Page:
LONDON: AMD’s desktop APUs lagged behind the mobile offerings and were still using Zen+ cores. That is changing as of today with the announcement of the Ryzen 4000G series, which upgrade to the 7 nm Zen 2 chiplets that we’ve seen in the new mobile APUs.
The CPUs range from quad-core setups to octa-core, all with hyper threading. Note that for each Ryzen 4000G APU there is a “GE” version that has a 35 W TDP instead of 65 W (at the cost of reduced base and turbo clock speeds, of course).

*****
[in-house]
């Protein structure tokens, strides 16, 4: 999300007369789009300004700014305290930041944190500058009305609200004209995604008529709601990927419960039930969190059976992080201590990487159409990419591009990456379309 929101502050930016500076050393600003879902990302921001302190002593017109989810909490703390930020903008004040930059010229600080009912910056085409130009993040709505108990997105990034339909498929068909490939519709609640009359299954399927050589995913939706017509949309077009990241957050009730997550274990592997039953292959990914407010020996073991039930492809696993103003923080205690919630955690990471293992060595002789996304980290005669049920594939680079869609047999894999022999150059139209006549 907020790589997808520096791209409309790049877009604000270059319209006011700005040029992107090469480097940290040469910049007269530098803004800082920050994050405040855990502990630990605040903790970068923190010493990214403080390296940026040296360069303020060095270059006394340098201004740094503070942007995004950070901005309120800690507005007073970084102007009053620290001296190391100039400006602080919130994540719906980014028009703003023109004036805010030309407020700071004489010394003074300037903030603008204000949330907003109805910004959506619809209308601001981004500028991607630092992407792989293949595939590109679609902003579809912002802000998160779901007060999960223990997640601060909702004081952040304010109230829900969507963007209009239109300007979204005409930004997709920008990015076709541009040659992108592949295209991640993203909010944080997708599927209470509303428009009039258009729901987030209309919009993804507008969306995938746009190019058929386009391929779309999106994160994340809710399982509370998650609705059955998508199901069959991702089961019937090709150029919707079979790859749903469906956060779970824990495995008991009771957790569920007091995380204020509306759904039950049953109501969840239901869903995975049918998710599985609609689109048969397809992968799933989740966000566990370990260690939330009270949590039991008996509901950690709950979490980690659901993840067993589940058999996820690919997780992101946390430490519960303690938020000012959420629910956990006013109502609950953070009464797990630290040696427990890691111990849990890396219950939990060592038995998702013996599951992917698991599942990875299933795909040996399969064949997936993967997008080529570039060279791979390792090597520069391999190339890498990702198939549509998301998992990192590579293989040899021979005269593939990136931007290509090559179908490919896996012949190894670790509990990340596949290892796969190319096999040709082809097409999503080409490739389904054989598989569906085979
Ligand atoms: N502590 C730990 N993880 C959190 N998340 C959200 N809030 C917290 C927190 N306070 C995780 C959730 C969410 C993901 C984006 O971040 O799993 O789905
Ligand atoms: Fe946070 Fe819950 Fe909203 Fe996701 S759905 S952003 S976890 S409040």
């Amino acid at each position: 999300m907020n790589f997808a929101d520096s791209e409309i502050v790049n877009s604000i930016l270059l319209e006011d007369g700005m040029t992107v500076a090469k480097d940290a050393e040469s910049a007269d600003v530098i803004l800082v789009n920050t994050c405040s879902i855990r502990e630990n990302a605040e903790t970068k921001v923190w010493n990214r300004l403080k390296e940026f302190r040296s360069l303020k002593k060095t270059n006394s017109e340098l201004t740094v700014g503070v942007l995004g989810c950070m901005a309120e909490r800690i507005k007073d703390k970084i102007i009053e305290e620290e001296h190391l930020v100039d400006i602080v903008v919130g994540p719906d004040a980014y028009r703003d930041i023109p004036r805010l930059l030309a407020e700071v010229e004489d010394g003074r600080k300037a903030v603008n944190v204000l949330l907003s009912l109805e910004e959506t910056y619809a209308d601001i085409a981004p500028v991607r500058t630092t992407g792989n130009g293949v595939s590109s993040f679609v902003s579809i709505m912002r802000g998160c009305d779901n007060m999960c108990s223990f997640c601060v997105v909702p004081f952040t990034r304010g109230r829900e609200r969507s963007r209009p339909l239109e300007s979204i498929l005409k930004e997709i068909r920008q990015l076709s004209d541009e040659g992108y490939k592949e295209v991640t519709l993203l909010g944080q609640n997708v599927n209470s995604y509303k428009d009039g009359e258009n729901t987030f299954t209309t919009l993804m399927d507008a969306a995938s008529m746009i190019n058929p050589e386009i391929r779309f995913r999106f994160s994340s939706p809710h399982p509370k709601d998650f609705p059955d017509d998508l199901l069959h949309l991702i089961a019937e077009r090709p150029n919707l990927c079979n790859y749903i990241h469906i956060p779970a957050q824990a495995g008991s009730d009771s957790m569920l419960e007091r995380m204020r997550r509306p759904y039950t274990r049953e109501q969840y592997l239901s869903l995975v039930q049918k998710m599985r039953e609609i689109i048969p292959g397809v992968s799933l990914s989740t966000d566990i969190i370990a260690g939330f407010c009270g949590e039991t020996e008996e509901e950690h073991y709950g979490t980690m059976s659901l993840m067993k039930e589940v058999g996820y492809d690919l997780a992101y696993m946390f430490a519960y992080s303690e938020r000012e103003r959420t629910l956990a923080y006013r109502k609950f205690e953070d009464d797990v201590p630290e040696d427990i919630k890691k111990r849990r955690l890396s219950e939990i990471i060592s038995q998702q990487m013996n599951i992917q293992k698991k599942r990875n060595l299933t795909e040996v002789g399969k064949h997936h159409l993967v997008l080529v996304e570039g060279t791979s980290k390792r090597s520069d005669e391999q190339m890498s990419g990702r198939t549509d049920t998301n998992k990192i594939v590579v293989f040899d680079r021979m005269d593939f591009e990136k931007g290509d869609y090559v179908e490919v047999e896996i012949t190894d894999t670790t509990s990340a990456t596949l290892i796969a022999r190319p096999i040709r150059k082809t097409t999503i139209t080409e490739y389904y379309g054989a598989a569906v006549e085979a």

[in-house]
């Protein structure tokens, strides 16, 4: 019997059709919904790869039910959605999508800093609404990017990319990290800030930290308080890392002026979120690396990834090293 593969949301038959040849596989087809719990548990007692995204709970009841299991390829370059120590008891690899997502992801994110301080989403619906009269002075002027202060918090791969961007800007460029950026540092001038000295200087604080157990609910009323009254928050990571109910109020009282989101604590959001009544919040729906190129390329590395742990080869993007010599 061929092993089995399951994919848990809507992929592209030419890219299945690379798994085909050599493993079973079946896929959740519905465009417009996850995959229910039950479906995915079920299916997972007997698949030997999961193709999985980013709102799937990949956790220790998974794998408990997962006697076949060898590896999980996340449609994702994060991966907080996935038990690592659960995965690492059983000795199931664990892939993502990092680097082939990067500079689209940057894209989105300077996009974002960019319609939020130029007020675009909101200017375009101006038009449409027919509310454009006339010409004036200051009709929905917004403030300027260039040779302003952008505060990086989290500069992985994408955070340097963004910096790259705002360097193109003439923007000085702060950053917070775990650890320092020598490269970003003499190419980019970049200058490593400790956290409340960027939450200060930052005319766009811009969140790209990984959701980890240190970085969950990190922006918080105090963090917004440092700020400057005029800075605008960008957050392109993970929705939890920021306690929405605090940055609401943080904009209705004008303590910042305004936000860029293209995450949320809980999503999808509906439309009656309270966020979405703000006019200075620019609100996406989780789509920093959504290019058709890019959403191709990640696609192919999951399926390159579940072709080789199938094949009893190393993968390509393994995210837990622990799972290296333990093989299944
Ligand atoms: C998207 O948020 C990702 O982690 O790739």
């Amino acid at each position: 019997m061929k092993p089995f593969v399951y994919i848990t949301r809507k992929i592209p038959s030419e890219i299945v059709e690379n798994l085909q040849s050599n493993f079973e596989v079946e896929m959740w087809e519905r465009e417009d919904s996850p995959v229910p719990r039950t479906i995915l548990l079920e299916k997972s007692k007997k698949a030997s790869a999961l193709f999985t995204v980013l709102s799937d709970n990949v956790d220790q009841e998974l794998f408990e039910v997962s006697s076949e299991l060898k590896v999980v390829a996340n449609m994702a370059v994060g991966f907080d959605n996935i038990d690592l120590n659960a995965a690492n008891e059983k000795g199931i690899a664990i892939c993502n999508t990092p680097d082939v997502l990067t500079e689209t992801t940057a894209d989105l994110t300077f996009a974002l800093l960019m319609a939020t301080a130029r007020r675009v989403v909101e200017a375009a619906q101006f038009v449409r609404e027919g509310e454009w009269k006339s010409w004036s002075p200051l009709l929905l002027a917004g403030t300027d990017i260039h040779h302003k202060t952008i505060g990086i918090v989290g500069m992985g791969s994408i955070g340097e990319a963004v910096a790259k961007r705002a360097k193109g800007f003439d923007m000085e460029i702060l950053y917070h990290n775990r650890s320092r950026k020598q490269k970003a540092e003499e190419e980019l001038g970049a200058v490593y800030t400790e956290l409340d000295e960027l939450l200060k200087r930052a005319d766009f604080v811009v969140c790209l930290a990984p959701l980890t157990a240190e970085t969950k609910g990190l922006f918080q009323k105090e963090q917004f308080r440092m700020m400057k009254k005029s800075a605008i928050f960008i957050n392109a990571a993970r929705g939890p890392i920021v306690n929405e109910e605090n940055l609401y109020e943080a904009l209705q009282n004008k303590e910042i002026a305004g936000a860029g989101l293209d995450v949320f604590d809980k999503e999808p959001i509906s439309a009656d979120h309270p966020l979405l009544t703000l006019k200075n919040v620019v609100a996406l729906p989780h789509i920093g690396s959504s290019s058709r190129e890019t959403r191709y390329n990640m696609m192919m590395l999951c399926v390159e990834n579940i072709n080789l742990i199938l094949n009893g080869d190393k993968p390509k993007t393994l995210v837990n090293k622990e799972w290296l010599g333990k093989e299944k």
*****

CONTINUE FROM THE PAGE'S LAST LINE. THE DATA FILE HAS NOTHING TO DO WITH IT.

The move from Zen+ to Zen 2 is massive – based on Cinebench tests, the 4000G series offers up to 2.5x better multi-threaded performance compared to the 3200G and 3400G. Against an Intel Core i7-9700, the new Ryzens offer up to 5% better single-threaded and up to 31% multi-threaded performance (again, going by Cinebench scores).
The new Radeon GPU is much faster than the basic Intel offerings too, up to 202% than the UHD Graphics 630 inside the i7-9700 (based on 3DMark Time Spy). Compared to the 3400G, however, GPU performance is up only 6%.
Like their mobile counterparts, these APUs have eight PCIe 3.0 lanes.